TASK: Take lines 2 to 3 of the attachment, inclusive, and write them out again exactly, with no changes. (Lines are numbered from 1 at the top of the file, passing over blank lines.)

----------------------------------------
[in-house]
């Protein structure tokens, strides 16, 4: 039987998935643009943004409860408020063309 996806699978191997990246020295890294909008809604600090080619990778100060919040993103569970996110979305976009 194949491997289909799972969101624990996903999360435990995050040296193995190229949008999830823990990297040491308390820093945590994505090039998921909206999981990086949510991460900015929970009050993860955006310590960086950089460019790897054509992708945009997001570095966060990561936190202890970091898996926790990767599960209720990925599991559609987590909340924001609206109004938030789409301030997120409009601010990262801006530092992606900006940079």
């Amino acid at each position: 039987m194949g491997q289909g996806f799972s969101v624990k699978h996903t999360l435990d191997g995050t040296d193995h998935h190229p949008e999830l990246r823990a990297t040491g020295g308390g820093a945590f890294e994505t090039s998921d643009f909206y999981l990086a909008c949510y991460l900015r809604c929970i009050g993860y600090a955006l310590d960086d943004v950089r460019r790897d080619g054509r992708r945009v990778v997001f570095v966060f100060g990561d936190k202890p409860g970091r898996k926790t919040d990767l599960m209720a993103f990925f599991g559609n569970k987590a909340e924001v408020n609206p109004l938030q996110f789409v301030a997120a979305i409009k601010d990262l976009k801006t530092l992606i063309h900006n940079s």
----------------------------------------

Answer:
């Protein structure tokens, strides 16, 4: 039987998935643009943004409860408020063309 996806699978191997990246020295890294909008809604600090080619990778100060919040993103569970996110979305976009 194949491997289909799972969101624990996903999360435990995050040296193995190229949008999830823990990297040491308390820093945590994505090039998921909206999981990086949510991460900015929970009050993860955006310590960086950089460019790897054509992708945009997001570095966060990561936190202890970091898996926790990767599960209720990925599991559609987590909340924001609206109004938030789409301030997120409009601010990262801006530092992606900006940079």
């Amino acid at each position: 039987m194949g491997q289909g996806f799972s969101v624990k699978h996903t999360l435990d191997g995050t040296d193995h998935h190229p949008e999830l990246r823990a990297t040491g020295g308390g820093a945590f890294e994505t090039s998921d643009f909206y999981l990086a909008c949510y991460l900015r809604c929970i009050g993860y600090a955006l310590d960086d943004v950089r460019r790897d080619g054509r992708r945009v990778v997001f570095v966060f100060g990561d936190k202890p409860g970091r898996k926790t919040d990767l599960m209720a993103f990925f599991g559609n569970k987590a909340e924001v408020n609206p109004l938030q996110f789409v301030a997120a979305i409009k601010d990262l976009k801006t530092l992606i063309h900006n940079s």